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COVID news: cases, booster shots, Novavax vaccine, travel


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In this image provided by the Serum Institute of India, vials of freshly manufactured Novavax COVID-19 vaccines wait to be labeled in 2022, in Pune, India.

AP

In the United States, more than 85 million people have tested positive for coronavirus as of Friday, June 10, according to Johns Hopkins University.

To date, more than 1 million people in the U.S. have died. Worldwide, there have been more than 533 million confirmed cases of COVID-19, including about 2 million cases since one week ago.

Additionally, over 6.3 million have died from the virus globally. Roughly 221 million people in the U.S. are fully vaccinated as of June 10 — 66.7% of the population — and 104 million of those people have gotten their first booster shot, according to Centers for Disease Control and Prevention data.

Roughly 92% of the U.S. lives in a location with low or medium COVID-19 Community Level, the agency says as of June 10. About 7.4% of Americans reside in an area with a high COVID-19 Community Level. For them, it’s recommended to wear a mask while indoors in public.

The CDC reports COVID-19 cases are rising nationwide as of June 3.

Omicron and its subvariants dominated all positive U.S. cases for the week ending June 4.

Here’s what happened between June 5 and June 10.

Why are boosted Americans testing positive for COVID more than those without extra shot?

Since late February, Americans who have gotten a booster shot appear to be testing positive for COVID-19 more often than those vaccinated without the extra shot, according to Centers for Disease Control and Prevention data.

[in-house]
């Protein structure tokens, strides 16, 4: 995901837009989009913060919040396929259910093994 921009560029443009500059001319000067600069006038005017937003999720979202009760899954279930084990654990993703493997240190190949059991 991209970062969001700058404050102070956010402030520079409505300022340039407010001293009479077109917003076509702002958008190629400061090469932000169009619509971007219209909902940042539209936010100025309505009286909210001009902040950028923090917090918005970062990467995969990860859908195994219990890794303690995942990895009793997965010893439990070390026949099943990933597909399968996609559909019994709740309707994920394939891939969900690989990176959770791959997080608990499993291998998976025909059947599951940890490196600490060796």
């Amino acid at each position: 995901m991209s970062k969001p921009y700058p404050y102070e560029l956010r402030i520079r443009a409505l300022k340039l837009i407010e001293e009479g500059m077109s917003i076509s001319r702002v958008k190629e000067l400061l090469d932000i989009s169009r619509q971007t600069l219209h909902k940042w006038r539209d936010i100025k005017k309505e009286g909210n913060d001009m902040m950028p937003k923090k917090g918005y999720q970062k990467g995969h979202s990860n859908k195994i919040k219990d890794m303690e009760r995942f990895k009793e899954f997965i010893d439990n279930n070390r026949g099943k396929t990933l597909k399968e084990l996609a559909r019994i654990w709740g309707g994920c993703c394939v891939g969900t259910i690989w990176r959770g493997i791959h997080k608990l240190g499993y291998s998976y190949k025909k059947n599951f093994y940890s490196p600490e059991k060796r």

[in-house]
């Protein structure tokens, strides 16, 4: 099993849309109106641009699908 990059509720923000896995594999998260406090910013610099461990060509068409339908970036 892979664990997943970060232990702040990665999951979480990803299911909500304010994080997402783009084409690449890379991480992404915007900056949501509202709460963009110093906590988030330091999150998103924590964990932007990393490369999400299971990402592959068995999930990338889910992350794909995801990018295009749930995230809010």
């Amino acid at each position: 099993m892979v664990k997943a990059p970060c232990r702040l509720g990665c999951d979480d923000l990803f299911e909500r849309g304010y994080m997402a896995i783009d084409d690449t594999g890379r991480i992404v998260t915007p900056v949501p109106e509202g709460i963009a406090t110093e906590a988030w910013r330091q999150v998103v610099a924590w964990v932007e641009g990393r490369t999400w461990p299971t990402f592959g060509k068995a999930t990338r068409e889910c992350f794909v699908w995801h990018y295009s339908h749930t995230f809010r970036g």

This is based on numbers up until the week of April 23, which is the most recently released CDC data comparing case rates of those boosted, vaccinated and unvaccinated against the coronavirus. Ultimately, the numbers, which are updated monthly, showed those unvaccinated had the highest case rates overall.

Meanwhile, about 119 out of 100,000 boosted individuals tested positive for COVID-19 during the week of April 23, according to CDC data. In comparison, 56 out of 100,000 individuals vaccinated with only a primary series tested positive.

But why are the case rates higher for boosted individuals than for those vaccinated without a booster?

The article continues below:

New COVID vaccine? Here’s what makes Novavax different from other shots in US

Is there a new COVID-19 vaccine?

Novavax’s COVID-19 vaccine has been recommended for emergency authorization in the U.S. for adults 18 and older by the Food and Drug Administration’s Vaccines and Related Biological Products Advisory Committee. This came after a nearly unanimous decision made on June 7.

Most committee members voted “yes” when asked if the benefits of the two-dose vaccine series outweigh the risks for U.S. adults “based on the totality of scientific evidence available,” according to the live-streamed committee meeting. One person chose to abstain from a vote, and no one voted “no.”

If the FDA decides to authorize Novavax, which was created by the Maryland-based biotechnology company, it will make the vaccine the first of its kind in the U.S.

For more, keep reading:

More countries now have a ‘high’ COVID risk, CDC warns. What to know before traveling